Daniels plays Frank Griffin, a ruthless outlaw out for blood after his surrogate son Roy (Jack O'Connell) robs and deserts his troop of bandits. Frank is willing to burn towns, and everyone in them, down to the ground on his hunt to find Roy and justice for the betrayal.
As with any good villain though, Frank is not one shade of evil. He can be a rage-filled psychopath, but at times will lean in to being a merciful healer. The thing that makes Frank so scary is you never know which version you're going to meet from one scene to the next.
TV Guide talked to Daniels during the Netflix fall junket to discuss the role, building his character's relationship with Roy and the hardest part of playing a dirty, rotten, western scoundrel.
Frank is a hard character to pin down. Sometimes he's a sociopath, sometimes he shows mercy. How do you sort of define his moral code?
Jeff Daniels: Confused. He's in dire need of a team of therapists and they weren't readily available in the 1880s west, so you're watching a mental disorder live and breathe and walk around every day. One minute he's quoting the Bible and thinks he's a man of God, then the other he's putting a bullet in somebody. Then he walks into a house full of lepers and cares for them. You kind of look at it that in every bad guy there's some good. Maybe not a lot, but the fact that Scott Frank had written in some good gave the character at least a little hope, but it was short lived. The guy is gone. He's got some issues.
The relationship between Frank and Roy is so central to the series, but you and Jack only had a handful of scenes together. How did you guys flesh out that relationship beforehand?
Daniels: We didn't talk much about it. He's a really, really good actor. Whoever is No. 1 on the call sheet, the star, kind of runs how we're going to do it. It's such a complicated part that Jack and I kind of stayed away from each other. It was a great choice and he kind of initiated that, which was kind of terrific, because we could then use that distance and that eyeing of each other and put it in front of the camera. You will use anything you can get your hands on to make you better in front of the camera. He's so committed and he's all in. When you hit action, he's there. He's already there. For a young actor to have that going for him, he's got a career in front of him.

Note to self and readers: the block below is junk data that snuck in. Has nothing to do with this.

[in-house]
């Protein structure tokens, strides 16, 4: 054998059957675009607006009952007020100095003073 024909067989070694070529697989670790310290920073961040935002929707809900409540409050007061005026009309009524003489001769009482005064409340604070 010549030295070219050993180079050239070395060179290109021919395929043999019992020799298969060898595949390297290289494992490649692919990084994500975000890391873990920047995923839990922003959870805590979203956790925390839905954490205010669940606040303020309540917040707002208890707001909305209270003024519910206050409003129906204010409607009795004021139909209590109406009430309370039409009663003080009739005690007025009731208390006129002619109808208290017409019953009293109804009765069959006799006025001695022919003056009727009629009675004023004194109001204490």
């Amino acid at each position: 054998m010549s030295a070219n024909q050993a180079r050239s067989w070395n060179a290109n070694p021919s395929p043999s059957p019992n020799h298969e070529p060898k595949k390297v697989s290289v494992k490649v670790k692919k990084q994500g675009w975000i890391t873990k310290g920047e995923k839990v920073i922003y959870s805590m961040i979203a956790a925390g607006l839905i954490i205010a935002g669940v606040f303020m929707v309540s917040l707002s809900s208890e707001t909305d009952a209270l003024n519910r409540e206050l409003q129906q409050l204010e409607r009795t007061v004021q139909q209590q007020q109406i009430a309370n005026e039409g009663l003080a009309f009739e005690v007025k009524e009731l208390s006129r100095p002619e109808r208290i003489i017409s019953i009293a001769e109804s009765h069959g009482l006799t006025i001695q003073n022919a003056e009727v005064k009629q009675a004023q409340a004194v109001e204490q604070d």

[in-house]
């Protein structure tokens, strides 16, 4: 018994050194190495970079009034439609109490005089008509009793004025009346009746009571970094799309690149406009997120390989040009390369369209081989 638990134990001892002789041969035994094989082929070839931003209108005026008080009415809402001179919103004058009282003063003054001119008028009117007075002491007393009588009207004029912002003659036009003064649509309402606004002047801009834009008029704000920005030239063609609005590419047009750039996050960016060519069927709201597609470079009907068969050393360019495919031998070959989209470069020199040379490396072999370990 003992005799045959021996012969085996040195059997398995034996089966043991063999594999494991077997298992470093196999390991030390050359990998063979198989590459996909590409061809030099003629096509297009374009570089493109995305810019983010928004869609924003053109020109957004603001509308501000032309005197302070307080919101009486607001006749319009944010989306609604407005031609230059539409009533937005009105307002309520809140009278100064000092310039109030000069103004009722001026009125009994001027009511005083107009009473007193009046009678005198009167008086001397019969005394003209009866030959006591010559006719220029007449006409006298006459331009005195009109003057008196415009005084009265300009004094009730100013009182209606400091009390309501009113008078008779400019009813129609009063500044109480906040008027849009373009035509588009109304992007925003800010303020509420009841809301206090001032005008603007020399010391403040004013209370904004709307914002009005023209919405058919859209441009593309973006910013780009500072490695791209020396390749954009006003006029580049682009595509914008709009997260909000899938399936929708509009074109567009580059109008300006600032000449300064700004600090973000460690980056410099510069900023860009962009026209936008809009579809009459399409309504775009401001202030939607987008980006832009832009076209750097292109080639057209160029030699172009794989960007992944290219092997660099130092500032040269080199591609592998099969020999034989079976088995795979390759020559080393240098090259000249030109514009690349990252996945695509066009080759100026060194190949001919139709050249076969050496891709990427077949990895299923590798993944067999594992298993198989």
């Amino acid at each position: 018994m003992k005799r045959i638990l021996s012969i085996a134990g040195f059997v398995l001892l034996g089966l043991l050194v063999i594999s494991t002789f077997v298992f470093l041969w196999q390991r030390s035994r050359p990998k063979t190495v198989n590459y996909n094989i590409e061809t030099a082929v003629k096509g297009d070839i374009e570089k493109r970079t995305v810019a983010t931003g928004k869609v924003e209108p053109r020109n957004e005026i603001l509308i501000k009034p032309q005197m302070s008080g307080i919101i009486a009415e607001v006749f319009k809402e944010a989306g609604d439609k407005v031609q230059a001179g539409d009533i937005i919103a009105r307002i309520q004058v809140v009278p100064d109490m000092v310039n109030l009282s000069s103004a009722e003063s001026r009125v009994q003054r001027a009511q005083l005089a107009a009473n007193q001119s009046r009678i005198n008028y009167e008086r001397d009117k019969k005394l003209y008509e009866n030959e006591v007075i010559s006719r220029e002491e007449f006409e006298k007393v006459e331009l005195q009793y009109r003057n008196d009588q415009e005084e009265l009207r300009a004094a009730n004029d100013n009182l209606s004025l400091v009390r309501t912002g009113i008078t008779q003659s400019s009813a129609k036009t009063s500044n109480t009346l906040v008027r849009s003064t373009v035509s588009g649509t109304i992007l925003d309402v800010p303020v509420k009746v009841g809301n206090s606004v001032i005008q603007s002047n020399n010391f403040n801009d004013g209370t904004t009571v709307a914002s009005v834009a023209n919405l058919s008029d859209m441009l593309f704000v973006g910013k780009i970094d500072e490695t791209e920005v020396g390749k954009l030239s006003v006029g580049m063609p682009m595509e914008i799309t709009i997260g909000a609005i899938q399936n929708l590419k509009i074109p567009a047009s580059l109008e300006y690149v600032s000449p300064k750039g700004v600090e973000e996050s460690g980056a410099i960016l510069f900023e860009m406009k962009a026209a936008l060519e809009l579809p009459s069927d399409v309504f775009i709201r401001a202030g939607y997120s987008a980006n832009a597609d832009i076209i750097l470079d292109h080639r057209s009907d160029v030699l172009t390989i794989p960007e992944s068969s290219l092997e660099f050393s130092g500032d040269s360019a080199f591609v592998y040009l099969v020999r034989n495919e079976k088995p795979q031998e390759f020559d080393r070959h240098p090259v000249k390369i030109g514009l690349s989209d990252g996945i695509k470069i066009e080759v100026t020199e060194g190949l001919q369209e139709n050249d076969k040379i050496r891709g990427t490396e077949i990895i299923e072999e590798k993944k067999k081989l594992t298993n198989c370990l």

Frank seems desperate to be a father in some way. What do you think is driving that need for him?
Daniels: I never stop to analyze why Frank wanted what he wanted and needed, because I don't think Frank sat down and figured it out. For someone that lives the life that Frank lives, to be loved by someone was probably the thing that was missing. To have that love coming from young Roy, that was his one loving relationship that then left. That's what the series is about, when Roy is much older. They have this parting of the ways and Frank is kind of lost. He needs someone to love.
You guys had to do a lot of horseback riding and gunslinging. What was the hardest thing for you to learn?
Daniels: The gunslinging was tricky. There were some guys that were really spinning and doing a few things. That was really great to do. You have to practice that stuff. You got blisters from the holsters. It's tricky. We had a great guy named Joey "Guns" Dylan. That guy could do all the things. It was just amazing. The hardest part was being really good on the horse so that you were safe, because some of these shots, the horses thought they were in the Kentucky Derby. You're just an actor hanging on at times. To survive the horse riding was a goal of every actor.
Godless is now streaming on Netflix.
Additional reporting by Lindsay MacDonald.